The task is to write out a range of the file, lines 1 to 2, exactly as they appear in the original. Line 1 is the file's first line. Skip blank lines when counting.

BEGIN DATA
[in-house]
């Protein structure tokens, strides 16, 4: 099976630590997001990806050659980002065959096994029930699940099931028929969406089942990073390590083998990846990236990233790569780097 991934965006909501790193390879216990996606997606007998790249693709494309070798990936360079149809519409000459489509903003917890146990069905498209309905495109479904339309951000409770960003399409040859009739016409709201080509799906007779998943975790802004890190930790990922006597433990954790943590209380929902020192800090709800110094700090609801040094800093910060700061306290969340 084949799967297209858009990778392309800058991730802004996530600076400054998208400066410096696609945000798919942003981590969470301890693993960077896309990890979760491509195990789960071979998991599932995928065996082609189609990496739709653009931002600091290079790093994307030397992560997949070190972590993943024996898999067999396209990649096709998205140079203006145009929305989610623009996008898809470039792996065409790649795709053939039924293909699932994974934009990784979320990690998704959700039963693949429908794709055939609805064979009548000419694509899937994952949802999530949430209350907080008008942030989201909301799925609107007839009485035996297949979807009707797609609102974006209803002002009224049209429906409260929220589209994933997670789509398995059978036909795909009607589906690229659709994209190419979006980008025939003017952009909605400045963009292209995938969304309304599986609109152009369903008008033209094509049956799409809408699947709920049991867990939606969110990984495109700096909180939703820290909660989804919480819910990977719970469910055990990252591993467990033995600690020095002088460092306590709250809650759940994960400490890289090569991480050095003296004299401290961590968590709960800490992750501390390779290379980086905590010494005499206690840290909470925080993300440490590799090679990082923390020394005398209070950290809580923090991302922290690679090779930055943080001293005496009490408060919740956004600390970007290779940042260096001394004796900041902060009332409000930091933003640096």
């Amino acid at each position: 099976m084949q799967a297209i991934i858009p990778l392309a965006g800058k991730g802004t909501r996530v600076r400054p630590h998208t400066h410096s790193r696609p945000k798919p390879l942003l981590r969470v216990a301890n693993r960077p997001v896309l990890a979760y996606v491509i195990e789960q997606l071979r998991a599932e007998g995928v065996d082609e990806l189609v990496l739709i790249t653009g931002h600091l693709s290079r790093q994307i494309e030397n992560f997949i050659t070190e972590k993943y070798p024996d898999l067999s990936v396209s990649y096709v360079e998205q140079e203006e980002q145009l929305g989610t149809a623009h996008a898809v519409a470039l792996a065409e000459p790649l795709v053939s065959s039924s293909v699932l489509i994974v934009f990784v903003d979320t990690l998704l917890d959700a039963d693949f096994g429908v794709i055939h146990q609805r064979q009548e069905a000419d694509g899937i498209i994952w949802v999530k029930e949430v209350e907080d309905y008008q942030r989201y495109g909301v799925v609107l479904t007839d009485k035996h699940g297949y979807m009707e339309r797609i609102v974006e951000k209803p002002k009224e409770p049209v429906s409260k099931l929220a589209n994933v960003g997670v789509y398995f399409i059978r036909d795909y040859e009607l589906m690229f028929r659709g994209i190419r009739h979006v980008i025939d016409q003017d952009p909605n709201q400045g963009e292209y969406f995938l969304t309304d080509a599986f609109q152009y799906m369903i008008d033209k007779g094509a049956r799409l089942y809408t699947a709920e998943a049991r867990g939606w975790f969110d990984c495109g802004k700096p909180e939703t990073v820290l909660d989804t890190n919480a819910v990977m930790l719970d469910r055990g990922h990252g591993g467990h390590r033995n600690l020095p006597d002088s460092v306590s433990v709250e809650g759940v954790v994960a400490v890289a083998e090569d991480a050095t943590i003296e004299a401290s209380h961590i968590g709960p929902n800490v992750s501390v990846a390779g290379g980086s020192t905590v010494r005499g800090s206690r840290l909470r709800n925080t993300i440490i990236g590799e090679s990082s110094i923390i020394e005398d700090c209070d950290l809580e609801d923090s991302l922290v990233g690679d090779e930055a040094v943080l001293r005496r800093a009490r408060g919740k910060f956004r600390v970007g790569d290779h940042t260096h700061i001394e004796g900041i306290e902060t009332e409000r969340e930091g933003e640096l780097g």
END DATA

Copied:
[in-house]
């Protein structure tokens, strides 16, 4: 099976630590997001990806050659980002065959096994029930699940099931028929969406089942990073390590083998990846990236990233790569780097 991934965006909501790193390879216990996606997606007998790249693709494309070798990936360079149809519409000459489509903003917890146990069905498209309905495109479904339309951000409770960003399409040859009739016409709201080509799906007779998943975790802004890190930790990922006597433990954790943590209380929902020192800090709800110094700090609801040094800093910060700061306290969340 084949799967297209858009990778392309800058991730802004996530600076400054998208400066410096696609945000798919942003981590969470301890693993960077896309990890979760491509195990789960071979998991599932995928065996082609189609990496739709653009931002600091290079790093994307030397992560997949070190972590993943024996898999067999396209990649096709998205140079203006145009929305989610623009996008898809470039792996065409790649795709053939039924293909699932994974934009990784979320990690998704959700039963693949429908794709055939609805064979009548000419694509899937994952949802999530949430209350907080008008942030989201909301799925609107007839009485035996297949979807009707797609609102974006209803002002009224049209429906409260929220589209994933997670789509398995059978036909795909009607589906690229659709994209190419979006980008025939003017952009909605400045963009292209995938969304309304599986609109152009369903008008033209094509049956799409809408699947709920049991867990939606969110990984495109700096909180939703820290909660989804919480819910990977719970469910055990990252591993467990033995600690020095002088460092306590709250809650759940994960400490890289090569991480050095003296004299401290961590968590709960800490992750501390390779290379980086905590010494005499206690840290909470925080993300440490590799090679990082923390020394005398209070950290809580923090991302922290690679090779930055943080001293005496009490408060919740956004600390970007290779940042260096001394004796900041902060009332409000930091933003640096």